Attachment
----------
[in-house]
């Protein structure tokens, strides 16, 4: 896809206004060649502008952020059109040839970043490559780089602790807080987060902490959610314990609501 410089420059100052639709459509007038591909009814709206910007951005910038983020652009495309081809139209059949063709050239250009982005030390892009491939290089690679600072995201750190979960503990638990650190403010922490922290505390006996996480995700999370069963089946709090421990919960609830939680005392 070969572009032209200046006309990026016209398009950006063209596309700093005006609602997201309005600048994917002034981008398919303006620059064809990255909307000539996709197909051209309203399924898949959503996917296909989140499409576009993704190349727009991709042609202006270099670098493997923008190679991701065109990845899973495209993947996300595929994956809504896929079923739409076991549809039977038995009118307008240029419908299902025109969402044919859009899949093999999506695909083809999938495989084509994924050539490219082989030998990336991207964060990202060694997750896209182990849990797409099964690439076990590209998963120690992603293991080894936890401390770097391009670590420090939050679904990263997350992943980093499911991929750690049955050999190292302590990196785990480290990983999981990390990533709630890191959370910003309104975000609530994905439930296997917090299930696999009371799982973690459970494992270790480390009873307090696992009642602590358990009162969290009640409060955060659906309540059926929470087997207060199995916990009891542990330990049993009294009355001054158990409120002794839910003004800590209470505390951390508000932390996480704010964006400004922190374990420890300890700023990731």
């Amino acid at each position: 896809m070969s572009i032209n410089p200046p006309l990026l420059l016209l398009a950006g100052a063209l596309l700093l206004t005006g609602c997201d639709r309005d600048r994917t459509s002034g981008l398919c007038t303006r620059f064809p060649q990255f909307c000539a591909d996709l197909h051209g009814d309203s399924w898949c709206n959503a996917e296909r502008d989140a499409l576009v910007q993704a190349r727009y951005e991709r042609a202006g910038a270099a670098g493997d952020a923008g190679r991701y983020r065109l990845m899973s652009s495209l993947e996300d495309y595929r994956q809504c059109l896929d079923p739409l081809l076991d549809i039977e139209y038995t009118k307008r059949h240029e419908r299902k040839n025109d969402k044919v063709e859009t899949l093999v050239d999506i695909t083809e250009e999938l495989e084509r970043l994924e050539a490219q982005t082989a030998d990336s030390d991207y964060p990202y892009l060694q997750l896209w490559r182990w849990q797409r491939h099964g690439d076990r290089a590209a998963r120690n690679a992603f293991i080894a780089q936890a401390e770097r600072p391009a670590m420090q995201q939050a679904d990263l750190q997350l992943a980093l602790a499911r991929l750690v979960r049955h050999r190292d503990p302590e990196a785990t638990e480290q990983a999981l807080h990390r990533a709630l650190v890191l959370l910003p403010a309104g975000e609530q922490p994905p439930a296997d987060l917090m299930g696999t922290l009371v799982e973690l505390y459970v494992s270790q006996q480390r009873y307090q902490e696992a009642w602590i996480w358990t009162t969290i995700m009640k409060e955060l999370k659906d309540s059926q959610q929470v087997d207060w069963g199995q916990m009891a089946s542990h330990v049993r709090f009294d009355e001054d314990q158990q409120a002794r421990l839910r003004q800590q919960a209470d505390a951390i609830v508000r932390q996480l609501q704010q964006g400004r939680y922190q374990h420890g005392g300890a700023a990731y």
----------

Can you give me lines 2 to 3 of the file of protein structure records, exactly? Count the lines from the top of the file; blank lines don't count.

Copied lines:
């Protein structure tokens, strides 16, 4: 896809206004060649502008952020059109040839970043490559780089602790807080987060902490959610314990609501 410089420059100052639709459509007038591909009814709206910007951005910038983020652009495309081809139209059949063709050239250009982005030390892009491939290089690679600072995201750190979960503990638990650190403010922490922290505390006996996480995700999370069963089946709090421990919960609830939680005392 070969572009032209200046006309990026016209398009950006063209596309700093005006609602997201309005600048994917002034981008398919303006620059064809990255909307000539996709197909051209309203399924898949959503996917296909989140499409576009993704190349727009991709042609202006270099670098493997923008190679991701065109990845899973495209993947996300595929994956809504896929079923739409076991549809039977038995009118307008240029419908299902025109969402044919859009899949093999999506695909083809999938495989084509994924050539490219082989030998990336991207964060990202060694997750896209182990849990797409099964690439076990590209998963120690992603293991080894936890401390770097391009670590420090939050679904990263997350992943980093499911991929750690049955050999190292302590990196785990480290990983999981990390990533709630890191959370910003309104975000609530994905439930296997917090299930696999009371799982973690459970494992270790480390009873307090696992009642602590358990009162969290009640409060955060659906309540059926929470087997207060199995916990009891542990330990049993009294009355001054158990409120002794839910003004800590209470505390951390508000932390996480704010964006400004922190374990420890300890700023990731």
């Amino acid at each position: 896809m070969s572009i032209n410089p200046p006309l990026l420059l016209l398009a950006g100052a063209l596309l700093l206004t005006g609602c997201d639709r309005d600048r994917t459509s002034g981008l398919c007038t303006r620059f064809p060649q990255f909307c000539a591909d996709l197909h051209g009814d309203s399924w898949c709206n959503a996917e296909r502008d989140a499409l576009v910007q993704a190349r727009y951005e991709r042609a202006g910038a270099a670098g493997d952020a923008g190679r991701y983020r065109l990845m899973s652009s495209l993947e996300d495309y595929r994956q809504c059109l896929d079923p739409l081809l076991d549809i039977e139209y038995t009118k307008r059949h240029e419908r299902k040839n025109d969402k044919v063709e859009t899949l093999v050239d999506i695909t083809e250009e999938l495989e084509r970043l994924e050539a490219q982005t082989a030998d990336s030390d991207y964060p990202y892009l060694q997750l896209w490559r182990w849990q797409r491939h099964g690439d076990r290089a590209a998963r120690n690679a992603f293991i080894a780089q936890a401390e770097r600072p391009a670590m420090q995201q939050a679904d990263l750190q997350l992943a980093l602790a499911r991929l750690v979960r049955h050999r190292d503990p302590e990196a785990t638990e480290q990983a999981l807080h990390r990533a709630l650190v890191l959370l910003p403010a309104g975000e609530q922490p994905p439930a296997d987060l917090m299930g696999t922290l009371v799982e973690l505390y459970v494992s270790q006996q480390r009873y307090q902490e696992a009642w602590i996480w358990t009162t969290i995700m009640k409060e955060l999370k659906d309540s059926q959610q929470v087997d207060w069963g199995q916990m009891a089946s542990h330990v049993r709090f009294d009355e001054d314990q158990q409120a002794r421990l839910r003004q800590q919960a209470d505390a951390i609830v508000r932390q996480l609501q704010q964006g400004r939680y922190q374990h420890g005392g300890a700023a990731y």